Hortense Horton Beck: A Collection of Museum Reproduction Quilts
We are honored to welcome the “Hortense Beck Quilt Collection” to the Maine Quilts 2023. The exhibit is a fascinating collection of reproduction quilts from the late Hortense Horton Beck (1920-2009). Surprisingly, Beck didn’t start sewing and quilting until she was 60 years old, and it all began with learning how to appliqué. Beck spent 30 years replicating historical appliqué album quilts, later donating her large quilt collection to the International Quilt Study Center and Museum (IQSCM) at the University of Nebraska in Lincoln, NE. Although Beck made these quilts for her own enjoyment, she also wanted others to enjoy and appreciate them. With the donation to the IQSCM, her quilts are now available to a wider audience.
The Graffiti Cherrywood Challenge: The East Collection
Graffiti ranges from simple written words to elaborate wall paintings, and has existed since ancient times. This challenge focuses on the graphic beauty and intense colors of this urban expression. Cherrywood Fabrics challenged artists to use specific colors to create an original 20-inch art quilt using the word GRAFFITI as inspiration. The juried exhibit includes an abundance of techniques, themes and creativity, all using hand-dyed fabric from Cherrywood. Because of the cohesive nature of the quilts, the exhibit makes a huge visual impact.
Margaret Solomon Gunn: A Fortuitous Mistake: My Accidental Show Quilt Journey
My exhibit showcases many of the quilts I have made over the years. My mother taught me to sew as a young girl. We mostly made clothes then. I graduated to home-dec items like curtains, pillows, etc. before making my first quilt in 1988. I graduated from college that year with a degree in mechanical engineering – a field I’d work in until 2011. This quilt was machine pieced and tied. It was gifted to Goodwill 2 decades ago before I knew that I’d become a professional quilter, and some might actually find my quilting journey interesting. Though I made quilts for friends and family over the years as gifts, it was just a hobby and an intermittent one at that. Around 2007-8 I saw an ad for Project Linus, and thought that would be a fun way to use up my scraps and make something for a person in need. My scrap box was the size of a shoe box – LOL! I asked friends & family for any scraps they cared to donate. By the end of that year I think I had something like 40 quilts made & donated. Sadly, my stash was not gone, but quite the reverse; I had fabric everywhere. These quilts were pieced on my machine and quilted either by hand or tied or with simple machine stitching (straight lines). Sewing had become the joy of my kids’ naptime. In 2009 (while I was teaching engineering classes at USM part time), I bought a longarm. It was a huge expense and I rationalized it with my husband that I’d quilt for others to pay for it. Looking back, those who buy longarms mostly have little actual knowledge of longarm quilting. I was no exception. I had no fear either – Within 2-3 months I was custom quilting for clients. While I have taken many hand’s-on classes over the last 13 years, my shear love of creating and learning is what I credit for my expertise. My first show quilt happened mostly by accident. Four months after getting the longarm, I quilted a quilt I had pieced for myself. I was waiting to quilt it until I thought I had enough skill not to royally make a mess of it. In the end, after sharing it on a quilting forum, somebody commented I should enter it in a quilt show in the “Rookie” category. I thought they were nuts, but by week’s end the quilt was entered. It happened to win the Rookie of the Year award; the show was MQX. This was a pivotal time for me because seeing my quilt at the show with all the truly awesome pieces of quilted art just inspired me. This is the quilt I sometimes refer to as “my accidental show quilt”. The ones that followed were intentionally made to be sent to quilt shows, and my focus in the quilting business was adding a new dimension. In 2011, I was selected with a dozen other quilters to represent Handi Quilter in their advertisements. This was repeated a couple years later as well. I never would have imagined having my quilts and face in a magazine, or on the side of a truck. I started writing a regular column for Machine Quilting Magazine in 2013. This continued until they ceased production of the magazine in ~2018. In 2017 I released 5 quilting books, 4 that I self-published and one that I published with AQS. I have had my quilts on 4 magazine covers. I taught machine quilting at several shows annually from 2015 until when covid hit. Since the first quilt show in 2010, I have made nearly 25 competition quilts. They have earned countless awards at national/international shows. There are over a dozen Best of Show awards.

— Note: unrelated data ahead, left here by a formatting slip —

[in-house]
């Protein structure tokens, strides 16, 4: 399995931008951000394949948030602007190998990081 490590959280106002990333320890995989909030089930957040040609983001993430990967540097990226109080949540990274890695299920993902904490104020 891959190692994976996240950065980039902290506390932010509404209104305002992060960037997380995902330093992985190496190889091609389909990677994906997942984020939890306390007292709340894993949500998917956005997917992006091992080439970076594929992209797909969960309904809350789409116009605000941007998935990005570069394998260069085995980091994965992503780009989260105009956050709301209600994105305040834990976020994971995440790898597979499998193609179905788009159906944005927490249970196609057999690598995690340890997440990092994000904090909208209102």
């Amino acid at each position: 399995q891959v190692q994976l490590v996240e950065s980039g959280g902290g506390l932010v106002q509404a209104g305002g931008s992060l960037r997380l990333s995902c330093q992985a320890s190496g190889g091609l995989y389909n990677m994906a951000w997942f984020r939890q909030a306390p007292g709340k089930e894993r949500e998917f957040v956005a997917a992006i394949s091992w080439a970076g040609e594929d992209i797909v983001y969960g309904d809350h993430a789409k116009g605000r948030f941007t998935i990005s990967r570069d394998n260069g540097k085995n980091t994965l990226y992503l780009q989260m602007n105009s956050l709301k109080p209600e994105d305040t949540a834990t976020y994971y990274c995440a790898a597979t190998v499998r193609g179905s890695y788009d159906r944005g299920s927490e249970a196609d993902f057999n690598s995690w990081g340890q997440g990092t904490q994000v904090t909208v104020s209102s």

Maine Quilts 2023 Theme: “Christmas in July”
This year’s theme is full of possibilities for you to be creative as you plan and begin making your entries for the 2023 show. Poinsettias! Holly! Presents! Santa in flip-flops!! And those are just a few images that come to mind when thinking about “Christmas in July” Happy planning! I can’t wait to see what you create!